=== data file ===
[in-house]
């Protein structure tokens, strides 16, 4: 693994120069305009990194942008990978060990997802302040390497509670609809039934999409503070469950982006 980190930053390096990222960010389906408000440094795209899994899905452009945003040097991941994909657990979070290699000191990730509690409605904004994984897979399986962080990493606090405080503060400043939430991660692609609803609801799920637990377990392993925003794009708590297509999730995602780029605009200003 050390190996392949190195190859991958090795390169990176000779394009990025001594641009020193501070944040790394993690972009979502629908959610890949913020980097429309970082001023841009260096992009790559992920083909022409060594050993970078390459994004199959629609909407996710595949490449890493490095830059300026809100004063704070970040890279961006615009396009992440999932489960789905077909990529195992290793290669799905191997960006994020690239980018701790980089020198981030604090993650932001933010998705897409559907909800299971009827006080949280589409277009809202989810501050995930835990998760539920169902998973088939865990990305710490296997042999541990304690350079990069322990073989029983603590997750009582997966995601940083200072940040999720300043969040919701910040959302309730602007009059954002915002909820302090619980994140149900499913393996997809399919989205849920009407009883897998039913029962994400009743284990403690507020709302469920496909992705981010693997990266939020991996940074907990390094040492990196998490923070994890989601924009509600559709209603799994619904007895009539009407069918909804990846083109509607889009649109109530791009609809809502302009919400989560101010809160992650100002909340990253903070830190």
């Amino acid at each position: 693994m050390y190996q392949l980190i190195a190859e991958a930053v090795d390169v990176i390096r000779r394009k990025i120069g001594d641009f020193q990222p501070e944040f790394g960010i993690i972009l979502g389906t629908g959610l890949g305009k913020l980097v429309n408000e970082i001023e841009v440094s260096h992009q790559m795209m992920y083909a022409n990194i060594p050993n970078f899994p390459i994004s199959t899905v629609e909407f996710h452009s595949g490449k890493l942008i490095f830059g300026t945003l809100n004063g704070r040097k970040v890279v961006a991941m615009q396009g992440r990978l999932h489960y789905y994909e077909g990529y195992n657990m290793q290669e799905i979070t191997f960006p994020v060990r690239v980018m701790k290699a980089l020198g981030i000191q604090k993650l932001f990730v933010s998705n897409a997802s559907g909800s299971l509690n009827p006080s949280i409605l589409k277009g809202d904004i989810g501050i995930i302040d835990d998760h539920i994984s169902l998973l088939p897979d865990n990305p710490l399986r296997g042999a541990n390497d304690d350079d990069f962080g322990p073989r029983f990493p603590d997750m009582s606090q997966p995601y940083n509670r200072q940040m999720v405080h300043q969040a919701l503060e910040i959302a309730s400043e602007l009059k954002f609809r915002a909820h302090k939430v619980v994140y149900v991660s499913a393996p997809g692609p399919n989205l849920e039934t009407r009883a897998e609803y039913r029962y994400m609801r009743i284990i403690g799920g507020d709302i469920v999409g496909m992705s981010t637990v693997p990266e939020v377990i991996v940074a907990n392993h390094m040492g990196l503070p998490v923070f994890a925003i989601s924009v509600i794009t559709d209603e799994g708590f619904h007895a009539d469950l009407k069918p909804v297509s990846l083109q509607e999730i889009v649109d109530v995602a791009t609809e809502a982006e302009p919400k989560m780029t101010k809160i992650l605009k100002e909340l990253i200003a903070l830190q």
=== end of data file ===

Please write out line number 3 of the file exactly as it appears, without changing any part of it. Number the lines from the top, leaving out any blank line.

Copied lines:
């Amino acid at each position: 693994m050390y190996q392949l980190i190195a190859e991958a930053v090795d390169v990176i390096r000779r394009k990025i120069g001594d641009f020193q990222p501070e944040f790394g960010i993690i972009l979502g389906t629908g959610l890949g305009k913020l980097v429309n408000e970082i001023e841009v440094s260096h992009q790559m795209m992920y083909a022409n990194i060594p050993n970078f899994p390459i994004s199959t899905v629609e909407f996710h452009s595949g490449k890493l942008i490095f830059g300026t945003l809100n004063g704070r040097k970040v890279v961006a991941m615009q396009g992440r990978l999932h489960y789905y994909e077909g990529y195992n657990m290793q290669e799905i979070t191997f960006p994020v060990r690239v980018m701790k290699a980089l020198g981030i000191q604090k993650l932001f990730v933010s998705n897409a997802s559907g909800s299971l509690n009827p006080s949280i409605l589409k277009g809202d904004i989810g501050i995930i302040d835990d998760h539920i994984s169902l998973l088939p897979d865990n990305p710490l399986r296997g042999a541990n390497d304690d350079d990069f962080g322990p073989r029983f990493p603590d997750m009582s606090q997966p995601y940083n509670r200072q940040m999720v405080h300043q969040a919701l503060e910040i959302a309730s400043e602007l009059k954002f609809r915002a909820h302090k939430v619980v994140y149900v991660s499913a393996p997809g692609p399919n989205l849920e039934t009407r009883a897998e609803y039913r029962y994400m609801r009743i284990i403690g799920g507020d709302i469920v999409g496909m992705s981010t637990v693997p990266e939020v377990i991996v940074a907990n392993h390094m040492g990196l503070p998490v923070f994890a925003i989601s924009v509600i794009t559709d209603e799994g708590f619904h007895a009539d469950l009407k069918p909804v297509s990846l083109q509607e999730i889009v649109d109530v995602a791009t609809e809502a982006e302009p919400k989560m780029t101010k809160i992650l605009k100002e909340l990253i200003a903070l830190q």